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The Bristol's Chef Talks Restaurant Week and British Slang

BY: Halley Lawrence | Feb 4, 2014
The Bristol's Chef Talks Restaurant Week and British Slang Chef Chris Pandel talks about the Bucktown restaurant’s name and its Mediterranean-inspired Restaurant Week menu ($44 for dinner). It seems almost bizarre that a farm-to-table chef with a penchant for local ingredients would name his restaurant after a concrete highway overpass. But according to Chris Pandel, executive chef and partner at The Bristol (2152 N. Damen Ave.), it makes perfect sense. He’s a fan of all things local, and the overpass in question is certainly local. “Bristol is an Old English slang term for a meeting place under a bridge,” he said. “Our restaurant is tucked just west of the highway’s overpass on Damen and Webster in Chicago. We felt that the informality of The Bristol as a name, and its previous meaning from the century before, really fit what we were striving for within our four walls…a comfortable and unpretentious atmosphere.” Pandel’s commitment to comfort does not translate to complacency. He’s devoted to surprising guests when their plates arrive. That means hard-to-find foraged ingredients often show up on his menus, as do interesting preparations of offal (take, for example, the bone-marrow-spiked wheat berries that he’s serving with roasted sirloin for Restaurant Week). Pandel_600c390 Reader food critic Mike Sula, impressed by Pandel’s snout-to-tail approach, describes this culinary daring in another way. “It's indicative of Pandel's guts that he's unafraid to leave the foot on a roasted half chicken,” he wrote. Read on for some of Pandel’s thoughts on the dishes he and his team are serving for Restaurant Week 2014 ($44 for dinner, +$20 for wine pairings). GROUPON: You’re known for a culinary style inspired by Mediterranean cuisine. How does that style show up in this year’s Restaurant Week menu? CHRIS PANDEL: Most of the Restaurant Week menu items find their inspiration from the Mediterranean countries. We have the Italian-inspired Porchetta di Testa, the smoked carrot salad with sumac spiced yogurt and olives which takes its lead from Turkey or Lebanon, the grilled whitefish with burgundy snail ragout is certainly an ode to French gastronomy, as is our riff on a classic leeks vinaigrette. G: Which Restaurant Week dish is your personal favorite? CP: My personal favorite dish is the smoked carrot salad with sumac yogurt, cumin-laced kale, and dried black olives. I find it to be an extremely satisfying first course based on the amount of flavors and textures in the dish. Each bite changes as the ingredients begin to blend together, some sweet and smoky, some acidic and rich. G: What is your process for creating recipes—is it experimentation in the kitchen, or brainstorming beforehand? CP: This is a great question and it’s nearly impossible to answer…we do a ton of experimentation to create new dishes. Our crew is always brainstorming in and out of the restaurant, and sometimes when we make a mistake or two, recipes even find their way from those experiences as well. Photo courtesy of The Bristol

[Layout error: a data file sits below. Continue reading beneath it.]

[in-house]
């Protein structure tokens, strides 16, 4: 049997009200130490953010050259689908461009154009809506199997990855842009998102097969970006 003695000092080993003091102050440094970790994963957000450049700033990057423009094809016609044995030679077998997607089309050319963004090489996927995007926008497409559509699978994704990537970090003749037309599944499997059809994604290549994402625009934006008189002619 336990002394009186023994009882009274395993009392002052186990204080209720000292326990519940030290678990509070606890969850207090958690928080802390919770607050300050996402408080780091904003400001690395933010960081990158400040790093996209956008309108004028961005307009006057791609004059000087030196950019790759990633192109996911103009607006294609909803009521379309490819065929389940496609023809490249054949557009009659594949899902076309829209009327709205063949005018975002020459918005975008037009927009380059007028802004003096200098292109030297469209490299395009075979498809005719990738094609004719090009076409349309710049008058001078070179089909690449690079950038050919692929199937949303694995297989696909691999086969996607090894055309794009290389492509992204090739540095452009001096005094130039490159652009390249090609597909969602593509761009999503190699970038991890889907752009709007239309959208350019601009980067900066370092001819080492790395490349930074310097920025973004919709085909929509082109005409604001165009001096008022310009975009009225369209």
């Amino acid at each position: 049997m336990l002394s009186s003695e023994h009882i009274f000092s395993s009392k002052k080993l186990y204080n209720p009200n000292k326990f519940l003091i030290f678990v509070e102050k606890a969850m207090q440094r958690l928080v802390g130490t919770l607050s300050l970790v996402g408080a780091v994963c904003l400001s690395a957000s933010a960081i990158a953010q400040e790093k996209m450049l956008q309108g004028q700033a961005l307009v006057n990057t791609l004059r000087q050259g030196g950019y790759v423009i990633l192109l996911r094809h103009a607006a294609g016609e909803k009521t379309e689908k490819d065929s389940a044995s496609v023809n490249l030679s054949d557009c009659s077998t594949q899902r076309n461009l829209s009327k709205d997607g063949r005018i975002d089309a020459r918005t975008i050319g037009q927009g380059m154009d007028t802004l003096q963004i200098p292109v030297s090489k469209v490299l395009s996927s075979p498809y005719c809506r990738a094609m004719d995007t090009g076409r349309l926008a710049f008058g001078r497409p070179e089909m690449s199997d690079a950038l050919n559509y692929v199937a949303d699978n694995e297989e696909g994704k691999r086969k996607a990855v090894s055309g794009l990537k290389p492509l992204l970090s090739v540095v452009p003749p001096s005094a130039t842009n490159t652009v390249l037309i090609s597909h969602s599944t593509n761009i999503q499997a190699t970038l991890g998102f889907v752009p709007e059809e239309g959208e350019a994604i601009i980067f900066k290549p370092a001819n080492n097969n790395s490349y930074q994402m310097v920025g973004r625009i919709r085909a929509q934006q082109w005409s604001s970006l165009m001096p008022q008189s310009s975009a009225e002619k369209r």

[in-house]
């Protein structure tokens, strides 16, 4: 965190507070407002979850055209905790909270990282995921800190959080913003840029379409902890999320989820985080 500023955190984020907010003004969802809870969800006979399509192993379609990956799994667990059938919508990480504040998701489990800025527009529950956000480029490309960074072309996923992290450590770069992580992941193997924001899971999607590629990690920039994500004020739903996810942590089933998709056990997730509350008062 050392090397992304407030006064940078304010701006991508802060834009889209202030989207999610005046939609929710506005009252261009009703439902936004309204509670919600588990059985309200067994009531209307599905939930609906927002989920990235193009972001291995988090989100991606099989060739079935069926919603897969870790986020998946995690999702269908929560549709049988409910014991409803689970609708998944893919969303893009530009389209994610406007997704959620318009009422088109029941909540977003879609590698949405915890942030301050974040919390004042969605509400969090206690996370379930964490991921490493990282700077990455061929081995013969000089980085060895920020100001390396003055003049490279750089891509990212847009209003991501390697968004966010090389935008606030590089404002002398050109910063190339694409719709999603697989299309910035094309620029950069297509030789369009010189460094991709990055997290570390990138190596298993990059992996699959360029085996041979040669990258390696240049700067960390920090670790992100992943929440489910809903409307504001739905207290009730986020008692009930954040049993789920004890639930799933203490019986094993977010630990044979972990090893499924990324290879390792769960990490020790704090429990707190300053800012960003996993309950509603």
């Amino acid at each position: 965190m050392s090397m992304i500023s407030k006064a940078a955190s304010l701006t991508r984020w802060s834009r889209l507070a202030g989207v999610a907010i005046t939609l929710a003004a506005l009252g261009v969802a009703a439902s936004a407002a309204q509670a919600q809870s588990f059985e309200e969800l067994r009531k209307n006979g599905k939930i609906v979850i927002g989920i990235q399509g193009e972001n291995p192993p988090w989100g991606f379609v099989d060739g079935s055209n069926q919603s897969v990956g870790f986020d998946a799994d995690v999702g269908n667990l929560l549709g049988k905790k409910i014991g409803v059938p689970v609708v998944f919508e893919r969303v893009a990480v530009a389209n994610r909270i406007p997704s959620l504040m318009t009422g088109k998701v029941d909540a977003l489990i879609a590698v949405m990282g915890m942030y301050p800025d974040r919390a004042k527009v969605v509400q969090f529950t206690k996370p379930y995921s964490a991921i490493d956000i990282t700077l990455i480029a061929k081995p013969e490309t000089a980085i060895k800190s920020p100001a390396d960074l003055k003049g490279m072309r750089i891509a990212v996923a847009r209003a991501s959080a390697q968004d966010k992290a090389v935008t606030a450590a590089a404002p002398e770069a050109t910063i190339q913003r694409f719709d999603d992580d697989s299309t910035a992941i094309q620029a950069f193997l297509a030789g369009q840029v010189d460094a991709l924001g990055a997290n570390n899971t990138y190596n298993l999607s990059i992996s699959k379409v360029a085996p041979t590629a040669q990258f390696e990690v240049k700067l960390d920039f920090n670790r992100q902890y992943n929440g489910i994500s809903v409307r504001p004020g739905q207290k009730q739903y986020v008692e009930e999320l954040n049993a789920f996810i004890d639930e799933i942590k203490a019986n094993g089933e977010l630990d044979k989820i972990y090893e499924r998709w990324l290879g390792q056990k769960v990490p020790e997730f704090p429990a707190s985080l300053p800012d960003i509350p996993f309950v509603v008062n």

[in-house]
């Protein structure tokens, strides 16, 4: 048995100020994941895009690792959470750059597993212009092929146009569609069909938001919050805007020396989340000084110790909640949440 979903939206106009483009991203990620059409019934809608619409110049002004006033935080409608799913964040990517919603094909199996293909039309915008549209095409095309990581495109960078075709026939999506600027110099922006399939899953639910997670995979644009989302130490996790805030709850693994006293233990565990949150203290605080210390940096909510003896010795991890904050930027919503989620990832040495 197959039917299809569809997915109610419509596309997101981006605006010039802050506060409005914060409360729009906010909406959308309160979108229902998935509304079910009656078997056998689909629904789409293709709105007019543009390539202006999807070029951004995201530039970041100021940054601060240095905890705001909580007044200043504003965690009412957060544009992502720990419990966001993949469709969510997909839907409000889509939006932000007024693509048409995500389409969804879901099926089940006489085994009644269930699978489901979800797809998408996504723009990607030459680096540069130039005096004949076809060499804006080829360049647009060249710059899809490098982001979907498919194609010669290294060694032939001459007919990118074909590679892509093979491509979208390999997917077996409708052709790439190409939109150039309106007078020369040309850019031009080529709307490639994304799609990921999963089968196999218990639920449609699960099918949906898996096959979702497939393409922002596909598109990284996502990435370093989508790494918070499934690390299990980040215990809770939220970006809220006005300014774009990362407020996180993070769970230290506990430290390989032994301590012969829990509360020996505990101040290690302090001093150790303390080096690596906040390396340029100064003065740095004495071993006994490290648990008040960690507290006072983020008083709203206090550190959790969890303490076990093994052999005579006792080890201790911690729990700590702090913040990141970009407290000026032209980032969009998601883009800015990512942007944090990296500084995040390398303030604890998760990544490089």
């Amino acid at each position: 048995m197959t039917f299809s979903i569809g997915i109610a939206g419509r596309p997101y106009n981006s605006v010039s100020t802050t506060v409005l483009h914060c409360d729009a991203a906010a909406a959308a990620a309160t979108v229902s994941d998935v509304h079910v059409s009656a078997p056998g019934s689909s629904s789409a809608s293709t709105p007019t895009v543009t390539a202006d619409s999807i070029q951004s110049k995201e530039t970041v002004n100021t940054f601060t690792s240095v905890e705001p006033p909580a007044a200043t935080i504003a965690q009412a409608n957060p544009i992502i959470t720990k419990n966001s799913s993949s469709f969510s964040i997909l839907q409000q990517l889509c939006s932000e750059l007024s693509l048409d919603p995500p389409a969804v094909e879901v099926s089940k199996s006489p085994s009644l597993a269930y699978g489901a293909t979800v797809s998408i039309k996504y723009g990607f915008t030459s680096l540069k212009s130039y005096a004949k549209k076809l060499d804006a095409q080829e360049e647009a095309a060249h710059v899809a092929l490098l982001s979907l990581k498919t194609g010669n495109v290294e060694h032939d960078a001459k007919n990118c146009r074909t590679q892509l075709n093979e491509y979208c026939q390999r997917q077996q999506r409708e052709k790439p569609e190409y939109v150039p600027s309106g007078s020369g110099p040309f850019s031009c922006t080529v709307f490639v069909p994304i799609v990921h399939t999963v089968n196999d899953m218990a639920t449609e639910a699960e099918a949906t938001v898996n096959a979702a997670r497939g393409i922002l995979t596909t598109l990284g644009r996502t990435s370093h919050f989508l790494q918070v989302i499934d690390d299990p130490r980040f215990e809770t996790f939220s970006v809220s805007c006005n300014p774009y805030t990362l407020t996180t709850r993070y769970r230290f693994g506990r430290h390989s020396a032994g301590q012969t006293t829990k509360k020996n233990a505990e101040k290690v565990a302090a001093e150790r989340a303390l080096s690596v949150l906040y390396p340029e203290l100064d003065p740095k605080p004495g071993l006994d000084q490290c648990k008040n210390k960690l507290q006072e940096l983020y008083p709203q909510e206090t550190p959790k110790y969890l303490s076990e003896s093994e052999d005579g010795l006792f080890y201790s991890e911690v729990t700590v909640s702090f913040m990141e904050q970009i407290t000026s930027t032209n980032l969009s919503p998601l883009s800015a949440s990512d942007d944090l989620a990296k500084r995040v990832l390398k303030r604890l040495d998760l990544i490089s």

Guide Staff Writer
BY: Halley Lawrence
Guide Staff Writer